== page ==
Temple students versus new Tyler

All the schools are part of the same univeristy, so why does it seem like they can’t get along?

The small percentage of students who take advantage of the Tyler School of Art’s presence on Main Campus surprises me.

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LARA STRAYER TTN The Annual Tyler Student Exhibition showcases the talent of the artists that have moved to Temple’s Main Campus last year. The exhibition runs through March 1 and is a great way for students and faculty to show support for Tyler, columnist Nicole Welk says.

Since Tyler officially moved to Main Campus from Elkins Park last year, more fine arts classes have been created for non-majors and a beautiful new building was built for students to wander through.

Through March 1, Tyler will host its annual Tyler Student Exhibition. The exhibition showcases the artwork of undergraduate and graduate students from the various departments of Tyler.

Though my column usually focuses on events and issues relating to the larger scope of the Philadelphia community, I found particular significance in bringing up this aspect of life at Temple. It’s important for Temple students to appreciate and support their university’s art school and fellow art students.

Some of my friends on campus have never stepped foot in Tyler because they are afraid they have to be an art student to take advantage of its classes and student facilities. Other students have some strange misconceptions about the stereotypical art student and feel they would be intrusive to take advantage of Tyler.

What is it about art students that create this hesitation among the non-art majors to enjoy the opportunities offered from the new building and programs?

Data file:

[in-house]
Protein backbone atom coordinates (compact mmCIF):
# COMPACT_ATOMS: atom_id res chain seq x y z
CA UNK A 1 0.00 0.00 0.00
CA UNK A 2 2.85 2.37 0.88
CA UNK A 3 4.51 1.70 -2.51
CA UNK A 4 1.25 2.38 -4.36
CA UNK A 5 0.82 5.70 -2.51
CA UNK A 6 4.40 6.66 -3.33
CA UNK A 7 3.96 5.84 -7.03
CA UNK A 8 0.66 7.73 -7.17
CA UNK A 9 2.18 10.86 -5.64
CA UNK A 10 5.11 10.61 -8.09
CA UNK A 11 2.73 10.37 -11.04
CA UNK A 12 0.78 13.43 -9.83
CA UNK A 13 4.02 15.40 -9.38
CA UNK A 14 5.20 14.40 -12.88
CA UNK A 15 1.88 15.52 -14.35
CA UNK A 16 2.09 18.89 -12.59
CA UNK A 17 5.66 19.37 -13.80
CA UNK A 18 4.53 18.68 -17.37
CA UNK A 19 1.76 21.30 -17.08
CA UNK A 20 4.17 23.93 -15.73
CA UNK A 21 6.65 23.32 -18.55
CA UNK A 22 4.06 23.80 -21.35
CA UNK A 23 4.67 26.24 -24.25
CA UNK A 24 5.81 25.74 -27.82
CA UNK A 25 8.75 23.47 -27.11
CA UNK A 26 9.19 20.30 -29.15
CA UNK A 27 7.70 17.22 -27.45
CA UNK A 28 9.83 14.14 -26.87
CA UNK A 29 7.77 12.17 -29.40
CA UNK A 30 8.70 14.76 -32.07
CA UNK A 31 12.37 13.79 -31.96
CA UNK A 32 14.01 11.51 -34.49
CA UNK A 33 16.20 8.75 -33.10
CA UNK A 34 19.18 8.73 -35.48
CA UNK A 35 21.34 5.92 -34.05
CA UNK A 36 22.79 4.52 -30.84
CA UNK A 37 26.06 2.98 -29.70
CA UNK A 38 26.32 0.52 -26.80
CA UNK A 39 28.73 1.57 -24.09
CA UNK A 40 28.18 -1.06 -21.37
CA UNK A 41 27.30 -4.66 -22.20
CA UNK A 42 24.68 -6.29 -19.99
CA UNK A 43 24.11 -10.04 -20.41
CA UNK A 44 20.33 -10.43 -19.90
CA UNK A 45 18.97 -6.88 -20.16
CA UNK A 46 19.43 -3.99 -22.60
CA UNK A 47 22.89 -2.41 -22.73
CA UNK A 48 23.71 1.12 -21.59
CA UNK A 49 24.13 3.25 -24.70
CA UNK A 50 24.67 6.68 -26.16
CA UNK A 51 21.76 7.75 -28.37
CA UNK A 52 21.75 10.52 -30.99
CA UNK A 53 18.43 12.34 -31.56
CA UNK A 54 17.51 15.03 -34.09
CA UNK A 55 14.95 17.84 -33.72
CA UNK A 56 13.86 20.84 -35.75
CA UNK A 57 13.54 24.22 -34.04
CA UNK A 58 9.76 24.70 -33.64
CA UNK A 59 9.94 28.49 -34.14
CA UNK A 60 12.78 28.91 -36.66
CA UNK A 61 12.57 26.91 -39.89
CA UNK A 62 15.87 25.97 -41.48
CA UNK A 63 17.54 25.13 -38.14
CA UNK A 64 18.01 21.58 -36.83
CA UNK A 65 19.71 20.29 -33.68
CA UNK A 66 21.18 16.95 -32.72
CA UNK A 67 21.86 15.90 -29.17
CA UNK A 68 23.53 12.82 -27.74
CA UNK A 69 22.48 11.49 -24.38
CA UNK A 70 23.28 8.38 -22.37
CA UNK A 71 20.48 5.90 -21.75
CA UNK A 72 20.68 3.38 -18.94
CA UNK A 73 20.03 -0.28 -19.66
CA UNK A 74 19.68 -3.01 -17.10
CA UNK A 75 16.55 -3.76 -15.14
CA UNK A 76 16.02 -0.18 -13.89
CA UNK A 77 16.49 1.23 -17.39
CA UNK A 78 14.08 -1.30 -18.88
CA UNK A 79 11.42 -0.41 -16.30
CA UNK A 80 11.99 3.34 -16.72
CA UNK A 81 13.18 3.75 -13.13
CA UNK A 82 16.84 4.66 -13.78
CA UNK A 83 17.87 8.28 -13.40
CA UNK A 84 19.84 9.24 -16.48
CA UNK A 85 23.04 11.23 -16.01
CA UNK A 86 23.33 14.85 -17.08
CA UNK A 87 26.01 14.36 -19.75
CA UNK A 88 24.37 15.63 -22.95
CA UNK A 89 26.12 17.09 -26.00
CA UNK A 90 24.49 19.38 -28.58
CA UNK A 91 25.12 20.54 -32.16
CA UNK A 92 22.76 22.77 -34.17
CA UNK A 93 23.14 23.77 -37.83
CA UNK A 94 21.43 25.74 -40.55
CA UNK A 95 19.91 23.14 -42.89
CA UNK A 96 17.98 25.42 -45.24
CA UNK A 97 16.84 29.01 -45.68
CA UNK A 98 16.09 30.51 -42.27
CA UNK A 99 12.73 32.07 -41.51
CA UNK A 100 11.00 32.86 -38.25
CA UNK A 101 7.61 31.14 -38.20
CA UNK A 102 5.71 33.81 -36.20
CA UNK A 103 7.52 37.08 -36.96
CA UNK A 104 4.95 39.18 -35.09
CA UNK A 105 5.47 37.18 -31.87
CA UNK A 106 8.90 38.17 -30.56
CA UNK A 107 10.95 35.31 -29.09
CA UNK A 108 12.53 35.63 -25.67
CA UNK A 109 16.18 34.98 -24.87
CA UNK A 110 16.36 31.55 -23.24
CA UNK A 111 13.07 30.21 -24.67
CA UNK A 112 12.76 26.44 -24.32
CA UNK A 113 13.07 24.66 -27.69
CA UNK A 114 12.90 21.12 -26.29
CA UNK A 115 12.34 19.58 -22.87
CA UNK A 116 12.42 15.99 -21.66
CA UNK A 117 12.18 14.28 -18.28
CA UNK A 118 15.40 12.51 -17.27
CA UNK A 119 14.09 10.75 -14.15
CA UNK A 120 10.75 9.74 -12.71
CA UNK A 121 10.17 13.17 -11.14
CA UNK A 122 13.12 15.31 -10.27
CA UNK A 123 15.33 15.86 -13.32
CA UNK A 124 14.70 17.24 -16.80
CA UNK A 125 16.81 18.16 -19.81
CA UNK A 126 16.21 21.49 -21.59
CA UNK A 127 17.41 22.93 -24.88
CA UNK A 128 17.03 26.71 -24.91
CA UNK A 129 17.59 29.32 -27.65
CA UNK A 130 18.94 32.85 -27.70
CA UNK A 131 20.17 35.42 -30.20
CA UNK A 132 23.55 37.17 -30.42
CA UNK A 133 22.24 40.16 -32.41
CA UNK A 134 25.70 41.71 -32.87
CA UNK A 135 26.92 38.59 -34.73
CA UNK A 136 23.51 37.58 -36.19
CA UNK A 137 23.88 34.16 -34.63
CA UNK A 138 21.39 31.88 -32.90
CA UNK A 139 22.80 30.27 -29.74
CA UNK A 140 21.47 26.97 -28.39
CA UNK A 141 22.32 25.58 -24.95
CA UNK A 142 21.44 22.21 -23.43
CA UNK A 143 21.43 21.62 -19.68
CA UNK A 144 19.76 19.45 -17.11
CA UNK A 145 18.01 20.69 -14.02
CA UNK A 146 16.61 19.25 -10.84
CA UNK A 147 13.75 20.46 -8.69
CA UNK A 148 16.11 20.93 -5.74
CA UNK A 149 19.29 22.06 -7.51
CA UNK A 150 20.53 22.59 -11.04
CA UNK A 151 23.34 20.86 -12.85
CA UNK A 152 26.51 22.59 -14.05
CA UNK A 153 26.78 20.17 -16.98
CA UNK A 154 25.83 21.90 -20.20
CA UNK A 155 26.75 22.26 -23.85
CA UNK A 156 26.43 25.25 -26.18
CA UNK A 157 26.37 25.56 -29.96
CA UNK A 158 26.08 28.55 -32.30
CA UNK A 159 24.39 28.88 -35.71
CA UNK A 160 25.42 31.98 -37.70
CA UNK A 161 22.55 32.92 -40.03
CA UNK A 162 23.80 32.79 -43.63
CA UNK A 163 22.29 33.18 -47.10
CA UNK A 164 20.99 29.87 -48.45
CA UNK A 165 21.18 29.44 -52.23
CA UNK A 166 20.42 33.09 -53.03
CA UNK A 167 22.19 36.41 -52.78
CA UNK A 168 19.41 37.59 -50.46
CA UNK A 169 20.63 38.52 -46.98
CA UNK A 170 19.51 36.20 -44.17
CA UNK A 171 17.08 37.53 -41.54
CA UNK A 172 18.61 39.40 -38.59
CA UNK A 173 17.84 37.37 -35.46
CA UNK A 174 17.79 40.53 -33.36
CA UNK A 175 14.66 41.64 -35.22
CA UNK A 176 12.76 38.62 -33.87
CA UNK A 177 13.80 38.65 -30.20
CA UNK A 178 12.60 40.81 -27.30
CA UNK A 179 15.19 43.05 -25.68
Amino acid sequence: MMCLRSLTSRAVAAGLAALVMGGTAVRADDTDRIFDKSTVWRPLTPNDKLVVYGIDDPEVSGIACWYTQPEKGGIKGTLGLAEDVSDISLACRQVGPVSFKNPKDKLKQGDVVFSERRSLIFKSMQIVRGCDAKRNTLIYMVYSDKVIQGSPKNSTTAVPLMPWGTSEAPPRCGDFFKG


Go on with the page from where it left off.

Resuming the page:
Art can certainly be a strange, almost taboo subject, when not everyone connects to it. I’m sure some students either aren’t interested in fine arts, or don’t understand its emotional and craft-oriented path. I ask those disinterested to keep an open mind and remember that whether someone chooses to study art or biology – we all chose to study at Temple.

The other side of this complex coin screams the question: Why are art students afraid to integrate with their university at large? I’ve seen a separation even between the Boyer School of Music students from the Tyler students in the Artist’s Palette Café, formerly the Starving Artist.

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LARA STRAYER TTN Tyler’s Art Gallery and exhibition is accessible to all Temple students, staff and faculty.

There are a large number of art majors who would rather be back in Elkins Park, disassociated from Temple as a whole and not deal with the combined student experience. This is not the case for everyone, though. As artists, we may use art to express who we are individually, but it takes the general viewer to make art the magical experience it can be. The influence of other majors in the collegiate atmosphere can be a fruitful experience and allow the creative juices to flow more fluidly within artwork.

So how did this strange, almost rival atmosphere come into place? At one point, it might have been caused by one student not appreciating another’s creativeness or diversity in study. This hostile environment is an observation I’ve made during the past year, and I think this upcoming art show can be the beginning to discovering a solution from these estranged attitudes.

I’m sure I can’t speak for the entire population of Tyler students, but I want to encourage students of every school to visit the gallery. The purpose of this art exhibition is to showcase the hard work these artists have done during the past few semesters and for other student artists, professors and the general public to enjoy it.

I encourage artists to support Temple activities unrelated to art. This appreciation and support is very important within the collegiate atmosphere.

Congratulations to everyone showcased in the exhibition this year; it is an achievement Temple students should be proud of.

The Tyler Student Exhibition runs through March 1. Gallery hours are 9 a.m. to 5 p.m.

Nicole Welk can be reached at nicole.welk@temple.edu.

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